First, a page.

B. B. Bojko, N. S. Pietrow, “Odrażenie swieta od usiliwajuszczych i nieliniejnych sred,” Nauka Teck. (1988).

Saleh, B. E. A.

B. E. A. Saleh, M. C. Teich, Fundamentals of Photonics (Wiley, New York, 1991).

Shen, Y. R.

Y. R. Shen, The Principles of Nonlinear Optics (Wiley, New York, 1984).

Smith, P. W.

P. W. Smith, W. J. Tomlinson, “Nonlinear optical interfaces: switching behavior,” IEEE J. Quantum Electron. QE-20, 30–36 (1984).
[CrossRef]

Teich, M. C.

B. E. A. Saleh, M. C. Teich, Fundamentals of Photonics (Wiley, New York, 1991).

Tomlinson, W. J.

P. W. Smith, W. J. Tomlinson, “Nonlinear optical interfaces: switching behavior,” IEEE J. Quantum Electron. QE-20, 30–36 (1984).
[CrossRef]

Appl. Opt. (1)

IEEE J. Quantum Electron. (1)

P. W. Smith, W. J. Tomlinson, “Nonlinear optical interfaces: switching behavior,” IEEE J. Quantum Electron. QE-20, 30–36 (1984).
[CrossRef]

JETP Lett. (1)

A. E. Kaplan, “Hysteresis reflection and refraction of light by a nonlinear boundary—new class of effects in nonlinear optics,” JETP Lett. 24, 114–119 (1976).

Nauka Teck. (1)

B. B. Bojko, N. S. Pietrow, “Odrażenie swieta od usiliwajuszczych i nieliniejnych sred,” Nauka Teck. (1988).

Sov. Phys. JETP (1)

A. E. Kaplan, “Theory of hysteresis reflection and refraction of light by a nonlinear medium,” Sov. Phys. JETP 45, 896–905 (1977).

Other (3)

R. Boyd, Nonlinear Optics (Academic, New York, 1992).

Y. R. Shen, The Principles of Nonlinear Optics (Wiley, New York, 1984).

B. E. A. Saleh, M. C. Teich, Fundamentals of Photonics (Wiley, New York, 1991).

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Figures (11)

Fig. 1
Fig. 1

Schematic representation of the nonlinear interface and the coordinate system.

Fig. 2
Fig. 2

Dependence between the squared values of the incident wave’s amplitude EI and the amplitude inside the nonlinear medium E(0) in the case of Δ<0, χ>0, and α[α(L)CNL, αNL]. Curves: A, constant amplitude solutions for a partially reflected wave; D, decaying amplitude solutions for a totally reflected wave; G, level satisfying the condition of α(eff)CNL.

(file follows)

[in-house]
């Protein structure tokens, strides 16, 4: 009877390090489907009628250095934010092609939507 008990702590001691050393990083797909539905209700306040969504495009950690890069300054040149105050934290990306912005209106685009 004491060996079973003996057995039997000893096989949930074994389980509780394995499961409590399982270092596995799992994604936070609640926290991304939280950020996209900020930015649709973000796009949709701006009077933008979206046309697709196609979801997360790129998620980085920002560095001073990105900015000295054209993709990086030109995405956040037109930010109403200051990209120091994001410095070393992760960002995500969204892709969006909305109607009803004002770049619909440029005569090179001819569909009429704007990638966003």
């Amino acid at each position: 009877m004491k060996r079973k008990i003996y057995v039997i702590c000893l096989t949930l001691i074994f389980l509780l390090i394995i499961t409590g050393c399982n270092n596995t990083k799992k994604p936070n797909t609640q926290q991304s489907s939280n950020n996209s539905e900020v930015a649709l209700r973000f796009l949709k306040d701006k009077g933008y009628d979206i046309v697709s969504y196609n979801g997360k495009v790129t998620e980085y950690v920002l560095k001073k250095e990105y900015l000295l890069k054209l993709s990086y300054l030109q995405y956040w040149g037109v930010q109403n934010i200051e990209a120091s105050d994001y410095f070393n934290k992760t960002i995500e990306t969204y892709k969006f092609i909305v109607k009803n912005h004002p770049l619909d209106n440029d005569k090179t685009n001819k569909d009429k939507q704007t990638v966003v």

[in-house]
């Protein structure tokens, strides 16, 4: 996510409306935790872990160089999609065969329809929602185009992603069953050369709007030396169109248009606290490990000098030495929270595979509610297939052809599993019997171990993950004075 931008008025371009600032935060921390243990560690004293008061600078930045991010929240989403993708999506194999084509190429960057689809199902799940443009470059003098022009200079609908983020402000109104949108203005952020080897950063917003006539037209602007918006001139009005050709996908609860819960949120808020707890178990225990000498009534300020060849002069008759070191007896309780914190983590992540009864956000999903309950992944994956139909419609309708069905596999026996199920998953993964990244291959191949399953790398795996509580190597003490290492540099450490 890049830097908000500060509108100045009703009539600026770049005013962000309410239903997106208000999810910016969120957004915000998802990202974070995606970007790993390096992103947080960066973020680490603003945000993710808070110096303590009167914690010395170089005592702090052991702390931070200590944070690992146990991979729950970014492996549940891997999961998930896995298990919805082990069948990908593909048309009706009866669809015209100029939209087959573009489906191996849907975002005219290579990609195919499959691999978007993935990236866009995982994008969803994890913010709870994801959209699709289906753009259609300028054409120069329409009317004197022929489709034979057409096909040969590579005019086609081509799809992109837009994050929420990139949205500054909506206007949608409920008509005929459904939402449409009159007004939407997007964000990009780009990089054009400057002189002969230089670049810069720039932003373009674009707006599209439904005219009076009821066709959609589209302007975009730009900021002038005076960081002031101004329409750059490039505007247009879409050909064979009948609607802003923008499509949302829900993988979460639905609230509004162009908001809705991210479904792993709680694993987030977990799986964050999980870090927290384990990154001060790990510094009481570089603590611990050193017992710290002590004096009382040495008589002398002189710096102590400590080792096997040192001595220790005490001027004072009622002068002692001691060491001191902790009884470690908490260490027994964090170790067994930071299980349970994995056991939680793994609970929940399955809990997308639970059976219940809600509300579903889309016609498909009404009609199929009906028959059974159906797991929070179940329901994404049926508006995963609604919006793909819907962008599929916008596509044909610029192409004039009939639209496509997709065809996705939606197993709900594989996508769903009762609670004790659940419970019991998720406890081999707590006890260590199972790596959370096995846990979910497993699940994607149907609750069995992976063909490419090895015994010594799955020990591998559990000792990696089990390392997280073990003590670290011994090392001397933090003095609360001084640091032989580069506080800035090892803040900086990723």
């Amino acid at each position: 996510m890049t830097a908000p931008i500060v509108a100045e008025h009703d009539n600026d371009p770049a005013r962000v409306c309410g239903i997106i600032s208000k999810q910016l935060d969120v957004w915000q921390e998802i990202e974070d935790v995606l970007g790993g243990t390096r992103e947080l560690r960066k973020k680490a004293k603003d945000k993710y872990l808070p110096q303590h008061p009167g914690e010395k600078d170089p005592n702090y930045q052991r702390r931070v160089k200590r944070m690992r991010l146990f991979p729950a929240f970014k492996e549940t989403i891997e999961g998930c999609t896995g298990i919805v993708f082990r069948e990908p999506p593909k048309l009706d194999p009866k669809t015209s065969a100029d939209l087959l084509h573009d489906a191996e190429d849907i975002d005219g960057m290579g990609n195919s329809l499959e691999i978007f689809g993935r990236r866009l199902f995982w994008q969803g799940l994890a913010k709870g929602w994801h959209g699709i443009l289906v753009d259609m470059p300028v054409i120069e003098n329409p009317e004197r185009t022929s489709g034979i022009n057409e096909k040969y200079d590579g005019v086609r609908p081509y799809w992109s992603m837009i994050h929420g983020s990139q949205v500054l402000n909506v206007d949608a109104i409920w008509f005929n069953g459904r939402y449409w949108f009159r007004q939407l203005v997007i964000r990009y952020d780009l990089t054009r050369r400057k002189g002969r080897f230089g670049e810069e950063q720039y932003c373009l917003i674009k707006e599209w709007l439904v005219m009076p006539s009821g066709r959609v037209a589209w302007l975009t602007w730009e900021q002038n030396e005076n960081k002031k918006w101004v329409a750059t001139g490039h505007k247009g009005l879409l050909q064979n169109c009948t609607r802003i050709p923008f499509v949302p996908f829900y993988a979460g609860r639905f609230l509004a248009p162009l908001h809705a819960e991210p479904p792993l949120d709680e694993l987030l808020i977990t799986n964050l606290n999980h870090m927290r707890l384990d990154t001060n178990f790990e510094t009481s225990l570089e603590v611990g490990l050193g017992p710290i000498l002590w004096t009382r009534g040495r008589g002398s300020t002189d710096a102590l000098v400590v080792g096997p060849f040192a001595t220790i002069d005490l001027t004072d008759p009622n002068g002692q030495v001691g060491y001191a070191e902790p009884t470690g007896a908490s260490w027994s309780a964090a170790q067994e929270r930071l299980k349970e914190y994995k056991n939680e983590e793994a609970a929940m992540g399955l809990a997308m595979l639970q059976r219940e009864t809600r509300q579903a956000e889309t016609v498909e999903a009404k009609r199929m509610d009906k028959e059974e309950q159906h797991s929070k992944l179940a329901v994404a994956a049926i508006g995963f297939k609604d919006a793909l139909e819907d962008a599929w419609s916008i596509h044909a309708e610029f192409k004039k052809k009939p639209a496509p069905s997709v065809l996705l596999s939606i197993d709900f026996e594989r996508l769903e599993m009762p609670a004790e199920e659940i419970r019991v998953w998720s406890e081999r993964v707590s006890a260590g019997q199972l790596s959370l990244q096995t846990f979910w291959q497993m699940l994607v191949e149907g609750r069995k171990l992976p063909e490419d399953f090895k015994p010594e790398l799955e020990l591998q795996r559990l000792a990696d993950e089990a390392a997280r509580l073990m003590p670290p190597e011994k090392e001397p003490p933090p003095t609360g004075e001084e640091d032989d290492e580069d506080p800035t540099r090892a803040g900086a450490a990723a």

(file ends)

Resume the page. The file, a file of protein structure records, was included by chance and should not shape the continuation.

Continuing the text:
Fig. 3
Fig. 3

Dependence between the squared values of the incident wave’s amplitude EI and the amplitude inside the nonlinear medium E(0) in the case of Δ<0, χ>0, and α[αNL, 90°]. Curves: A, constant amplitude solutions for a partially reflected wave; D, decaying amplitude solutions for a totally reflected wave; F, G, levels satisfying the conditions of the effective interface decay and that of α(eff)CNL, respectively.

Fig. 4
Fig. 4

Areas of incident amplitude related to the different wave reflection states in terms of dependence on the angle of incidence changing above α(L)CNL in the case of Δ<0, χ>0. The patterned areas correspond to the partial (top diagonal lines) and total (bottom diagonal lines) reflection states, and in the cross-hatched area both reflection states are possible. On the curves dividing these areas the angle of incidence becomes αCNL.

Fig. 5
Fig. 5

Dependence between the squared values of the incident wave’s amplitude EI and the amplitude inside the nonlinear medium E(0) in the case of Δ<0, χ<0, and α<α(L)CNL. Curves: A, constant amplitude solutions for a partially reflected wave; C, solutions in a total reflection case approaching the constant level, C1, which fulfills the condition of α(eff)CNL.